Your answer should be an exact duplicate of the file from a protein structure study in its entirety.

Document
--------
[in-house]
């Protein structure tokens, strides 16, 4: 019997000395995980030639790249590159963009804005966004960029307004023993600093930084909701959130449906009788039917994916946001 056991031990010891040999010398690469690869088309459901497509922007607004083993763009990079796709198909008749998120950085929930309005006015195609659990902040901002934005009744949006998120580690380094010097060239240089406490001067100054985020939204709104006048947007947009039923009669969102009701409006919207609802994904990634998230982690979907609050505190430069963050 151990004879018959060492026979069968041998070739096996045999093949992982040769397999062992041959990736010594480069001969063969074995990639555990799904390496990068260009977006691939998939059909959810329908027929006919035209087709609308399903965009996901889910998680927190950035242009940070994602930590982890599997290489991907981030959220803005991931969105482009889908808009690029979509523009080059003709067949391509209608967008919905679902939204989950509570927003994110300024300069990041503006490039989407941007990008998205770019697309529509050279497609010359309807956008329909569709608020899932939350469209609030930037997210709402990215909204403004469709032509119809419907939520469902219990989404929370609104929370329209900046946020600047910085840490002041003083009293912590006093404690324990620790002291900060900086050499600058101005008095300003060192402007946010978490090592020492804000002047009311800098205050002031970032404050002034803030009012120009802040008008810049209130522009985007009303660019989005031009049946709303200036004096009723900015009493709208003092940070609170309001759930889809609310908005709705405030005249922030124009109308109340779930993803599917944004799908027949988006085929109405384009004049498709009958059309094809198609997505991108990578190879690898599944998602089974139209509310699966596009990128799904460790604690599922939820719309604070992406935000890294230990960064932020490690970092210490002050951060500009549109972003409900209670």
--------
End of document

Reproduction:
[in-house]
């Protein structure tokens, strides 16, 4: 019997000395995980030639790249590159963009804005966004960029307004023993600093930084909701959130449906009788039917994916946001 056991031990010891040999010398690469690869088309459901497509922007607004083993763009990079796709198909008749998120950085929930309005006015195609659990902040901002934005009744949006998120580690380094010097060239240089406490001067100054985020939204709104006048947007947009039923009669969102009701409006919207609802994904990634998230982690979907609050505190430069963050 151990004879018959060492026979069968041998070739096996045999093949992982040769397999062992041959990736010594480069001969063969074995990639555990799904390496990068260009977006691939998939059909959810329908027929006919035209087709609308399903965009996901889910998680927190950035242009940070994602930590982890599997290489991907981030959220803005991931969105482009889908808009690029979509523009080059003709067949391509209608967008919905679902939204989950509570927003994110300024300069990041503006490039989407941007990008998205770019697309529509050279497609010359309807956008329909569709608020899932939350469209609030930037997210709402990215909204403004469709032509119809419907939520469902219990989404929370609104929370329209900046946020600047910085840490002041003083009293912590006093404690324990620790002291900060900086050499600058101005008095300003060192402007946010978490090592020492804000002047009311800098205050002031970032404050002034803030009012120009802040008008810049209130522009985007009303660019989005031009049946709303200036004096009723900015009493709208003092940070609170309001759930889809609310908005709705405030005249922030124009109308109340779930993803599917944004799908027949988006085929109405384009004049498709009958059309094809198609997505991108990578190879690898599944998602089974139209509310699966596009990128799904460790604690599922939820719309604070992406935000890294230990960064932020490690970092210490002050951060500009549109972003409900209670």